- The Washington Times - Tuesday, April 12, 2005

A group of Montgomery County parents yesterday presented the school board with 3,500 signatures opposing a new sex-education curriculum.

The signatures “represent a growing concern over your recent decisions to introduce materials and topics to our schoolchildren that many families find objectionable, with no reasonable or acceptable alternative,” said Michelle Turner, president of Citizens for Responsible Curriculum (CRC).

She said many signatures were collected at Catholic and evangelical Christian churches and that the group also is working with area Hindus and Muslims.

Three other CRC members also testified. The group’s main complaint against the new curriculum is that it does not discuss moral objections to homosexuality or the related health risks.

Art Fabel, representing the newly formed Montgomery County Progressive Alliance, a grass-roots political group, testified in favor of the curriculum. The alliance was formerly called Montgomery County for Kerry.

“One group is sticking to a very narrow set of beliefs, not realizing the diversity of opinions and beliefs in this country, not realizing that people of any faith, any belief can still be moral,” Mr. Fabel said after his testimony.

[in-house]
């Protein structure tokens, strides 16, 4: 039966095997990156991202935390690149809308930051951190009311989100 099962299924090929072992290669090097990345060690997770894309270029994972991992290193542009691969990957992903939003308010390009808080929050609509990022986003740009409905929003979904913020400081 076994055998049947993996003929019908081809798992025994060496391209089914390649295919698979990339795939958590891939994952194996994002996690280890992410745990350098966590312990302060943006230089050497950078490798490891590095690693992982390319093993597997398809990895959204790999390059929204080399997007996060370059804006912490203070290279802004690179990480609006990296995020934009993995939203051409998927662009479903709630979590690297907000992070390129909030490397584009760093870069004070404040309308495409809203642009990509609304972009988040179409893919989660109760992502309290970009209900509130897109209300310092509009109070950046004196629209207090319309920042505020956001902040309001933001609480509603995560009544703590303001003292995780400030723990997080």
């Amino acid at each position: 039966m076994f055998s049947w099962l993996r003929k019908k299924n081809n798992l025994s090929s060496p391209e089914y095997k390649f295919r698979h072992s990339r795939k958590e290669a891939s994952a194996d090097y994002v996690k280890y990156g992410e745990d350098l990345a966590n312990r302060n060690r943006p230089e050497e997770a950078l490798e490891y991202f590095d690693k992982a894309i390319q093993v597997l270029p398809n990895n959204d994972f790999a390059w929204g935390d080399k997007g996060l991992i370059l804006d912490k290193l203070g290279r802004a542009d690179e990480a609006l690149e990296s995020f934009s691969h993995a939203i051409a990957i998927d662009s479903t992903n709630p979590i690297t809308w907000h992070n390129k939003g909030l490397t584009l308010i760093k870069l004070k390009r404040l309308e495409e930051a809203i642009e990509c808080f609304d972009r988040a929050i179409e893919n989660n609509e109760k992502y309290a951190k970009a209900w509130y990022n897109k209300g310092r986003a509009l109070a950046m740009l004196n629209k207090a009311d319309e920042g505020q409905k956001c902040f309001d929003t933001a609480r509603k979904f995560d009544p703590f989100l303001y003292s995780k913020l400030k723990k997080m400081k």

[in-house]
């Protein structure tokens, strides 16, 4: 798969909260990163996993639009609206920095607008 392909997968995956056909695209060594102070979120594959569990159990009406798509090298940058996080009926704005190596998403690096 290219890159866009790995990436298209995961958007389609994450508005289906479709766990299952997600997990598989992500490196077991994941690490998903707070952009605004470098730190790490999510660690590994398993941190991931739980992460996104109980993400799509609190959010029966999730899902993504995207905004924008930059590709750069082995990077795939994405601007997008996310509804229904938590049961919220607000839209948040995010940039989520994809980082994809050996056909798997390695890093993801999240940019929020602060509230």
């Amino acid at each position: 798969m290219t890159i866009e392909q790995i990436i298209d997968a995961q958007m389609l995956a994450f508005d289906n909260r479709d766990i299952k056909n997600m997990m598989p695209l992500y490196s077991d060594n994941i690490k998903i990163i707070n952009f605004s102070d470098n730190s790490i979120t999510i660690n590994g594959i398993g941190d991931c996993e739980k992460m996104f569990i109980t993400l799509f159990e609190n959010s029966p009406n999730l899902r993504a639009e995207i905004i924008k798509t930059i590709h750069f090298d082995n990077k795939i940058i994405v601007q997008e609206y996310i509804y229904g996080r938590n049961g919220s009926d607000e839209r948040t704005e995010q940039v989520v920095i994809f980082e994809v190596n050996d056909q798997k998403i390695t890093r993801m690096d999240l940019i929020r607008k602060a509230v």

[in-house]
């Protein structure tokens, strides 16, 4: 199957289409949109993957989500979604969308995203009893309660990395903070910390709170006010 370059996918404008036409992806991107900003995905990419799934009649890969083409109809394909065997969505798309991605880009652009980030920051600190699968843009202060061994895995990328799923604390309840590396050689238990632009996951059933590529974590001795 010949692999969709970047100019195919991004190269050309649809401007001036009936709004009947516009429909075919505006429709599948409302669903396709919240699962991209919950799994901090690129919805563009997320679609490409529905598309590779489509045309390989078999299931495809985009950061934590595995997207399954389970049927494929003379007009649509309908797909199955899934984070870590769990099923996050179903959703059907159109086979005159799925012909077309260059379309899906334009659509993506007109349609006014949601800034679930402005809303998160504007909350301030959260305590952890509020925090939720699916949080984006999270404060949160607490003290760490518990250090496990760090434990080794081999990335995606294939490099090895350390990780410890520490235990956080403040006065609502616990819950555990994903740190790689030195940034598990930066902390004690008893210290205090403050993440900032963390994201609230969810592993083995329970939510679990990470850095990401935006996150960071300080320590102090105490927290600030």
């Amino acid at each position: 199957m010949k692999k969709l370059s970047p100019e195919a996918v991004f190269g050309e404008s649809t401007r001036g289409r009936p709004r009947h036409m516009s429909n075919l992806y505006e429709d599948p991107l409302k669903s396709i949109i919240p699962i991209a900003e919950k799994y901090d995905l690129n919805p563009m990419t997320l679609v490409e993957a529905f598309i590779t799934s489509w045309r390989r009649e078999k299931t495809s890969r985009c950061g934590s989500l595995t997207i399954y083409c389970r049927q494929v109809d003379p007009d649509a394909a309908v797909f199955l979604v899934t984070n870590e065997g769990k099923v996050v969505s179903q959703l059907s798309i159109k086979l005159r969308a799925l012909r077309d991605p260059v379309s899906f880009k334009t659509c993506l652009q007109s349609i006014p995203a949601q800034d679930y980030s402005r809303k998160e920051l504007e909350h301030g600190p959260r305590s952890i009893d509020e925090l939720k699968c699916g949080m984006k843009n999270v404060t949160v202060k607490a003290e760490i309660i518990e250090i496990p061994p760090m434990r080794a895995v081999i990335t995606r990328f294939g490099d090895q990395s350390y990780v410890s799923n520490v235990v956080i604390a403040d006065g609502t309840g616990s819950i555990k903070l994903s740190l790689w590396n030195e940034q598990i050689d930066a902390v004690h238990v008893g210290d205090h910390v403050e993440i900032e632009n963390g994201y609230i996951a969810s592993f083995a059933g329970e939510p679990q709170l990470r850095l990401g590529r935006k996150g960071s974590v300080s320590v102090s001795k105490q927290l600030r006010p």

There has been a strong community response to the curriculum on both sides.

More than 600 e-mails and letters have been sent to the board since it voted unanimously Nov. 9 to approve the testing of the sex-education curriculum. Most of the correspondence has been in support of the curriculum, said a school administrator.

The curriculum will be taught in three middle schools and three high schools this month. The board will vote on countywide approval of the curriculum this summer.

Most of the criticism has focused on the treatment of homosexuality and abstinence because the curriculum also teaches that homosexuality is not a choice.

Critics also say the only mention of religion is a Planned Parenthood text that states the Anglican Church of Canada blesses same-sex unions.

In the eighth-grade curriculum, students will “discuss how you develop your sexual identity.” Sexual identity is described as having three parts — sexual orientation, gender role and gender identity, which is “one’s internal sense of knowing whether he or she is male or female.”

Citizens for Responsible Curriculum members have also protested a condom-demonstration video that was approved in November for mandatory countywide instruction, which they say belittles abstinence.

Members of Teach the Facts.org, a parents group in favor of the curriculum, say the curriculum simply acknowledges that homosexual students exist and teaches students who are already sexually active about how to prevent pregnancy and sexually transmitted diseases.

Mrs. Turner said in her testimony that board members have refused to meet with group members, but told the board that she hopes “that as you review these petitions, you would realize there is nothing to lose and plenty to gain by meeting us halfway.”

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